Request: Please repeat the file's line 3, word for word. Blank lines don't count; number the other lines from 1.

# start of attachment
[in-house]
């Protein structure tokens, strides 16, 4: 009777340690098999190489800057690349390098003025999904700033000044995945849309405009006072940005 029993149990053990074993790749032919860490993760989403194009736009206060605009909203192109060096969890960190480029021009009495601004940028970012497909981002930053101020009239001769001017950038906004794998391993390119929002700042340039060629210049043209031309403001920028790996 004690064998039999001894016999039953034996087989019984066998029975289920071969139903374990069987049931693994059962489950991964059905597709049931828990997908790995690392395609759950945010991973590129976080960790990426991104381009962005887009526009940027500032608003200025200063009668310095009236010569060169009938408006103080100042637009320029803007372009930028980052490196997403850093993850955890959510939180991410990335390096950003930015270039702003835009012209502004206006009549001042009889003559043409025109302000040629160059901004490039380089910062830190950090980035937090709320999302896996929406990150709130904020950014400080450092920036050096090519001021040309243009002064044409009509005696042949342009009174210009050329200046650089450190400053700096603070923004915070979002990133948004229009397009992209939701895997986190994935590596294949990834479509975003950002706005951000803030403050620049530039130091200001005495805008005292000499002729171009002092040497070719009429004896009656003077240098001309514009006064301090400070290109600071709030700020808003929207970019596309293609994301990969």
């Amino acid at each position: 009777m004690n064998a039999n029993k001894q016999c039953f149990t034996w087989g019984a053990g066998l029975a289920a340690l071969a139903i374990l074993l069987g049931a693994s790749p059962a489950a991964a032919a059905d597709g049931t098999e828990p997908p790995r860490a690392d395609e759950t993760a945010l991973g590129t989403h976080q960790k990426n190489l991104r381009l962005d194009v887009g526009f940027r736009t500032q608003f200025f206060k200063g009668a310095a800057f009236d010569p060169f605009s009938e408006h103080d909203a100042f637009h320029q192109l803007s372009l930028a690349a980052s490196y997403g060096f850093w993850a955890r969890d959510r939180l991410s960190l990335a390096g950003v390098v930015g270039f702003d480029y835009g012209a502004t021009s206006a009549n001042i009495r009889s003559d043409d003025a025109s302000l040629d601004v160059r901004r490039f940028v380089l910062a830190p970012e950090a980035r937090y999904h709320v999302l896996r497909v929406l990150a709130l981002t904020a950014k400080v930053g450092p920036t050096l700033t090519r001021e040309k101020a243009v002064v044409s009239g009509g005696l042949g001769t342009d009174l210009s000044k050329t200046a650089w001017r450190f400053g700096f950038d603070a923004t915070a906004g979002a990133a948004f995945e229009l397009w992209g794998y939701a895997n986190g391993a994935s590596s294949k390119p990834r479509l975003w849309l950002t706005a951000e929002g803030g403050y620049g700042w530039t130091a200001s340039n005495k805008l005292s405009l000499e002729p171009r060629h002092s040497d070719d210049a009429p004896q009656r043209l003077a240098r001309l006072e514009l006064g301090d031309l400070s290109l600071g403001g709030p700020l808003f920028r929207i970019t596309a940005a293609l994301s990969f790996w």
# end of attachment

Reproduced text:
């Amino acid at each position: 009777m004690n064998a039999n029993k001894q016999c039953f149990t034996w087989g019984a053990g066998l029975a289920a340690l071969a139903i374990l074993l069987g049931a693994s790749p059962a489950a991964a032919a059905d597709g049931t098999e828990p997908p790995r860490a690392d395609e759950t993760a945010l991973g590129t989403h976080q960790k990426n190489l991104r381009l962005d194009v887009g526009f940027r736009t500032q608003f200025f206060k200063g009668a310095a800057f009236d010569p060169f605009s009938e408006h103080d909203a100042f637009h320029q192109l803007s372009l930028a690349a980052s490196y997403g060096f850093w993850a955890r969890d959510r939180l991410s960190l990335a390096g950003v390098v930015g270039f702003d480029y835009g012209a502004t021009s206006a009549n001042i009495r009889s003559d043409d003025a025109s302000l040629d601004v160059r901004r490039f940028v380089l910062a830190p970012e950090a980035r937090y999904h709320v999302l896996r497909v929406l990150a709130l981002t904020a950014k400080v930053g450092p920036t050096l700033t090519r001021e040309k101020a243009v002064v044409s009239g009509g005696l042949g001769t342009d009174l210009s000044k050329t200046a650089w001017r450190f400053g700096f950038d603070a923004t915070a906004g979002a990133a948004f995945e229009l397009w992209g794998y939701a895997n986190g391993a994935s590596s294949k390119p990834r479509l975003w849309l950002t706005a951000e929002g803030g403050y620049g700042w530039t130091a200001s340039n005495k805008l005292s405009l000499e002729p171009r060629h002092s040497d070719d210049a009429p004896q009656r043209l003077a240098r001309l006072e514009l006064g301090d031309l400070s290109l600071g403001g709030p700020l808003f920028r929207i970019t596309a940005a293609l994301s990969f790996w």